Each year on the first Monday in May, the Metropolitan Museum of Art in New York opens their annual exhibition at the Costume Institute with the famous and star-studded Met Gala. In 2015, the exhibition was China: Through The Looking Glass, and filmmaker Andrew Rossi followed curator Andrew Bolton for eight months in the run up to the fashion event of the year.
The First Monday in May is really a film for fans of fashion, and who are curious as to just how much work goes into an exhibition like China: Through The Looking Glass, which became the fifth most popular exhibition in the Met’s history, and even managed to beat the money raised the phenomenally successful Alexander McQueen: Savage Beauty in 2011.
The First Monday in May is about the work that goes on behind the scenes of the Met Gala, and is populated with famous faces, as well as Anne Hathaway, Rihanna, Maggie Gyllenhaal, Miley Cyrus and Kate Hudson walking the red carpet at the Gala, the film follows Vogue Editor-in-Chief Anna Wintour – also Trustee of the Met – as she works with curator Andrew Bolton and creative consultant Baz Luhrmann on the prestigious event. As well as this, The First Monday in May addresses the potential religious and political issues with an exhibition focused on China, the issues posed by the space itself at the Met, and discusses the idea of fashion as art with designers and opinion makers like André Leon-Talley, John Galliano and Jean-Paul Gaultier.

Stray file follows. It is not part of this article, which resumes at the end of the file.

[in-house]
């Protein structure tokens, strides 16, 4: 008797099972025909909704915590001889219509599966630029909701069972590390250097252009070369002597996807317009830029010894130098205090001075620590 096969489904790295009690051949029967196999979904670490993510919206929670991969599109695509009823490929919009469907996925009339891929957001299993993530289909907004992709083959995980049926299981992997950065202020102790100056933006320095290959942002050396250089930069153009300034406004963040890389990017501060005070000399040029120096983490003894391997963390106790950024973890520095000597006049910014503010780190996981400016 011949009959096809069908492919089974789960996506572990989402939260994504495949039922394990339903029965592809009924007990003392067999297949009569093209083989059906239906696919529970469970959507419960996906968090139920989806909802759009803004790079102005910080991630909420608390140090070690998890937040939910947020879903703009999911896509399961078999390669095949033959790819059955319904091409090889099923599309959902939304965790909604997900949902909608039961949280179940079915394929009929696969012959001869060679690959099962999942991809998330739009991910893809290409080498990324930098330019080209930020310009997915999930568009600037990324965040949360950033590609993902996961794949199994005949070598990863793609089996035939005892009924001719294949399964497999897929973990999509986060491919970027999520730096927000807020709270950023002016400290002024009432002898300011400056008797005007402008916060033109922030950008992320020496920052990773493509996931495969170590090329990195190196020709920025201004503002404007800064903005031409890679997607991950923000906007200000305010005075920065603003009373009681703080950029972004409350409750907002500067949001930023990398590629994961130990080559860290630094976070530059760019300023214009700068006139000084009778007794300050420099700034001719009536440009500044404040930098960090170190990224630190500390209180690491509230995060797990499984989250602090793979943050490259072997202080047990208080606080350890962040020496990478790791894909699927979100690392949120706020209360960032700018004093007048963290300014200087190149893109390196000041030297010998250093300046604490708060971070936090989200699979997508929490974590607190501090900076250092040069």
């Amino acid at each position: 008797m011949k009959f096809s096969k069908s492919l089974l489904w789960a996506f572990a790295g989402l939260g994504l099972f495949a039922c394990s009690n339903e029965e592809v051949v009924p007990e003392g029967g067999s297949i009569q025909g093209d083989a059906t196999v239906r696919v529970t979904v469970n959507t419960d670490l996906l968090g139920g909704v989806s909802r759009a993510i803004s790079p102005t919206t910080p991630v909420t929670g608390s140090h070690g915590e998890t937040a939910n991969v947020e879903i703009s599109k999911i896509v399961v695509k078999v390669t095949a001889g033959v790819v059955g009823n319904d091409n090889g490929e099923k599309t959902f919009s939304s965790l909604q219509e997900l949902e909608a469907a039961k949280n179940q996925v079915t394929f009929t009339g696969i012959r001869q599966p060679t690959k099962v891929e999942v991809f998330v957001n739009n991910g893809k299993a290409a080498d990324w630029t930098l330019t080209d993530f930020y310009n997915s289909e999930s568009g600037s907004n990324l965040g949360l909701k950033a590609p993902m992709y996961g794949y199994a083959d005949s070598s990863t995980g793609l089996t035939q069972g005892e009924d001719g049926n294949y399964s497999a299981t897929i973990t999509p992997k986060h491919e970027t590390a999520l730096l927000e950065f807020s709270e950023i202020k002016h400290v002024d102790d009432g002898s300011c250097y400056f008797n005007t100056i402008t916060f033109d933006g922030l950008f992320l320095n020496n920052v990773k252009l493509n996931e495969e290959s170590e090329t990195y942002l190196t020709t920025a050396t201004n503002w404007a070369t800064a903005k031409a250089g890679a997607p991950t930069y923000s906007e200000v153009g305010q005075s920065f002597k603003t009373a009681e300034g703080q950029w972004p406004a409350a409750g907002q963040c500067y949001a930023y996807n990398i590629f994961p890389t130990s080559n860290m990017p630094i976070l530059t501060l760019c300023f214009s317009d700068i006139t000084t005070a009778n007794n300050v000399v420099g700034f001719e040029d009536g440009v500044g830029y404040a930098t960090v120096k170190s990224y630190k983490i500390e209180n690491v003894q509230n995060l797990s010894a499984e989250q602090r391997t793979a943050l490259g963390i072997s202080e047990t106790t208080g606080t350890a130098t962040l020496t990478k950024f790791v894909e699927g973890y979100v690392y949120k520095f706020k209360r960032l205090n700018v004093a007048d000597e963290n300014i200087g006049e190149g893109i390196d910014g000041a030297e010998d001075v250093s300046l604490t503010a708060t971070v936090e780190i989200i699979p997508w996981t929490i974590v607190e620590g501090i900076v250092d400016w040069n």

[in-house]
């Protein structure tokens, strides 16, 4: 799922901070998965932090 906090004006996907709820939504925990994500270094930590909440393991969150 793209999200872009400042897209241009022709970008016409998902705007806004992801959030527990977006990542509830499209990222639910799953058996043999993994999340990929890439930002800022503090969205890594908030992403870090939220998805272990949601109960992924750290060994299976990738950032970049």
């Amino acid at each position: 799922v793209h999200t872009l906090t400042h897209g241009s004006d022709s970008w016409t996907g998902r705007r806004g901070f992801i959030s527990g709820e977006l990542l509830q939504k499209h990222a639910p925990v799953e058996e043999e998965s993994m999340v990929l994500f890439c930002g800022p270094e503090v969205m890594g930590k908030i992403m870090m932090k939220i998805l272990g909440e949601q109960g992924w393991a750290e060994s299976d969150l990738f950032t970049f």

Director Andrew Rossi gives audiences an unprecedented look behind the scenes of the Met Gala, and manages to keep the pace of the film moving steadily, but other than the discussion of fashion as an art form, and the fabulous pieces on display, there is very little to keep audiences interested other than the revelation that Anna Wintour is not the dragon we have all been told she is, and things don’t always go according to plan. The final shots of Bolton quietly walking through the work of art he has put together is a lovely moment, but this is not a film for the Blair Waldorfs of the world, and is not going to win over any of us who live in jeans and hoodies.
In all, The First Monday in May is an interesting curiosity, and we all love to gawk at a celebrity on the red carpet – and off – but there is little here for the uninitiated. Fans of fashion and costume art, however, are going to be in their element, even though the film feels immediately dated, since the exhibition took place over a year ago.